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The Handmaid’s Tale continues

By Paula Hendrickson

While the first season of Hulu’s award-winning drama, The Handmaid’s Tale, was based on Margaret Atwood’s acclaimed novel of the same name, season two is flying free. Sort of.

Atwood serves as a consultant and a supervising producer for the series, so the fate of Offred/June (Elisabeth Moss)— is in safe hands. Safer than most women in the Republic of Gilead will ever be. But of course, that still doesn’t mean June is safe. Only that the series has Atwood’s stamp of approval.

Season two broadens the scope of the show and introduces viewers to the horrors of The Colonies, where certain types of people—prostitutes, criminals, and educated women—are banished
and forced to clean up radioactive waste. Guards and horses wear protective gear, while the slave laborers don’t even get gloves. Even the water they drink is contaminated.

Let’s just say that there’s no accident that slaughterhouse imagery is present in much of the first two episodes.

But we also get more flashbacks, not only into June’s life. The powerful second episode of the season centers on Offglen/ Emily (Alexis Bledel).

We’ll also see June’s best friend, Moria (Samira Wiley)—who managed to escape Gilead and is now living as a refugee in Canada, where June’s husband, Luke (O-T Fagbenle) also wound up—dealing with survivor’s guilt because she’s free while so many people aren’t.

A question floating through the first couple of episodes of the second season seems to be, “How do you define freedom?” June questions it, even Aunt Lydia (Ann Dowd) philosophizes about what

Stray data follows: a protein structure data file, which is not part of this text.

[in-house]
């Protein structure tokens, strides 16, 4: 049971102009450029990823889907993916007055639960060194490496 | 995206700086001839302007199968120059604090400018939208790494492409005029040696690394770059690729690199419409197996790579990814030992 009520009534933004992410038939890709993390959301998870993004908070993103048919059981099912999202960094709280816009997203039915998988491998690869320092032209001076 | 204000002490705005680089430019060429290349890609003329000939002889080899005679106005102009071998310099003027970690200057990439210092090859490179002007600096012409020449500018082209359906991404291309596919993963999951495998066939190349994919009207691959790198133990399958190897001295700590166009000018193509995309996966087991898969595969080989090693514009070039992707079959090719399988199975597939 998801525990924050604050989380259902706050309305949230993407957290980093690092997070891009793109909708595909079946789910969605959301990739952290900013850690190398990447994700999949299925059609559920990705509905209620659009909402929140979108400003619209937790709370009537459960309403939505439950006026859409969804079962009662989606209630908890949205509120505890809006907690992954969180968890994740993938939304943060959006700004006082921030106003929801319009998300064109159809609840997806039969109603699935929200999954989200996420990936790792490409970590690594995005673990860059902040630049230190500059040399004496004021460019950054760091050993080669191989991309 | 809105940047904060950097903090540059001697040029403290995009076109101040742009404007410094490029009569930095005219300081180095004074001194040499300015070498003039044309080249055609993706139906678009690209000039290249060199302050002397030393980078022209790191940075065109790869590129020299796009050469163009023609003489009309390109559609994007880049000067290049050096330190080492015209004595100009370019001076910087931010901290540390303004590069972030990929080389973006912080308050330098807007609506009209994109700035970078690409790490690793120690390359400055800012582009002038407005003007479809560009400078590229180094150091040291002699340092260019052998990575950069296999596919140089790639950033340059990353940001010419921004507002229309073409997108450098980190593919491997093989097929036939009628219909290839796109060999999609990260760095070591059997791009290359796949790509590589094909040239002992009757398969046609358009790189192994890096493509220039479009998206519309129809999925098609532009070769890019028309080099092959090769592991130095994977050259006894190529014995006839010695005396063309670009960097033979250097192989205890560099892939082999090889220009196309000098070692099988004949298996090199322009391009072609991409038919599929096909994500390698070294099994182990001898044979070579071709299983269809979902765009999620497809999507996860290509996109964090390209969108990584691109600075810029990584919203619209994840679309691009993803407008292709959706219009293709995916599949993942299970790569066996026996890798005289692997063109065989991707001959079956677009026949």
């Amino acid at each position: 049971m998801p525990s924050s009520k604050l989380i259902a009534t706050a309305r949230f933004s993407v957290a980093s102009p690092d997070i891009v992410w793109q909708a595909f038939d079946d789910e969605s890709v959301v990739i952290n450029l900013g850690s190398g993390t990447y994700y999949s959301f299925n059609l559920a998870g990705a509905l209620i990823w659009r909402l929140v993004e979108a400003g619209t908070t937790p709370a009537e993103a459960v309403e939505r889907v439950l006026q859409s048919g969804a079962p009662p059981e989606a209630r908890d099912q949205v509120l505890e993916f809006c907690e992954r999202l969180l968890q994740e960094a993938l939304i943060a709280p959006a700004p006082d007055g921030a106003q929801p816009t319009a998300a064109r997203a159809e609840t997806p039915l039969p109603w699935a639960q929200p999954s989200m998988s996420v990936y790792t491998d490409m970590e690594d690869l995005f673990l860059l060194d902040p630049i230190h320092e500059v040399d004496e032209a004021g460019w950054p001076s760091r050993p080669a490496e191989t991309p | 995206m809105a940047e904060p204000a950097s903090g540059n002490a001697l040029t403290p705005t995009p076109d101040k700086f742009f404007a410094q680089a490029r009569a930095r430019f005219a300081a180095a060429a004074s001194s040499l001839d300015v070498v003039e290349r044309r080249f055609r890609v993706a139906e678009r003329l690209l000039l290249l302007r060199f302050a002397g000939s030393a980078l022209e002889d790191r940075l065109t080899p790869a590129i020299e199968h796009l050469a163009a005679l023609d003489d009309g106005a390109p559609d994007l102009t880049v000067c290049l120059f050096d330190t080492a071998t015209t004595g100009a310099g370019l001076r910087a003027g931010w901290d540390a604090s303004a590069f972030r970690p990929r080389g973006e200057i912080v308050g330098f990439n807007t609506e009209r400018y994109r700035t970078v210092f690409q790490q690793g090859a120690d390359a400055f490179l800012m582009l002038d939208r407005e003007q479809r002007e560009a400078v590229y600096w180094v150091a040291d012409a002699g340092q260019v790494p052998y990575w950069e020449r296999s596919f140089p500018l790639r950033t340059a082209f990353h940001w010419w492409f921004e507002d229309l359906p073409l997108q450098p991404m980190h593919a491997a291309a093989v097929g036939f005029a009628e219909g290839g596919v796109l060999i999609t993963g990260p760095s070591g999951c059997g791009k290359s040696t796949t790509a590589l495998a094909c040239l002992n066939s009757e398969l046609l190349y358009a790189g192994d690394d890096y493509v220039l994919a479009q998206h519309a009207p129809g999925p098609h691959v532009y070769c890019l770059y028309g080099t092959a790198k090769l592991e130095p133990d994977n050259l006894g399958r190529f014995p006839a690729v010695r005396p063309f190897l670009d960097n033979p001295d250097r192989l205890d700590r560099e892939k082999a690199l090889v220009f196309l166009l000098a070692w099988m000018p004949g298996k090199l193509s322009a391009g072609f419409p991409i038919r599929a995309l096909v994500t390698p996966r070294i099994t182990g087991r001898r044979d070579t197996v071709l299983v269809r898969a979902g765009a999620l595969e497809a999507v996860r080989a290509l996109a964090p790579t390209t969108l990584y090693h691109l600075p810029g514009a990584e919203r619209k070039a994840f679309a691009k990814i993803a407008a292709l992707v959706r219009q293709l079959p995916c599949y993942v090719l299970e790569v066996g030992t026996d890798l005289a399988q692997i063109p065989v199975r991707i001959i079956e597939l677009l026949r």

freedom really means. Naturally, they don’t share the same opinions.

The idea of consequences is another big topic this season. In season one, a lot of Offred’s defiant actions went unnoticed, and a few were encouraged by either Commander Waterford (Joseph Fiennes) or Mrs. Waterford (Yvonne Strahovski). But when a handmaid openly defies her master, mistress, or Aunt, it can impact more than the handmaid herself. Meaning the radioactive fallout in the Colonies is only one type of fallout these characters are facing.

I’m only a few episodes in to the new season, but it feels as if all of the pieces are in place for a storyline that may be even more powerful and thought-provoking that that of season one.

The Handmaid’s Tale is a dark, disturbing but brilliant study on the dangers of theocratic states, and its flashbacks are especially frightening because they illustrate how perilously close we may be to a similar collapse of democracy. R.

Programming note

Season 2 of The Handmaid’s Tale arrives April 25 on Hulu.

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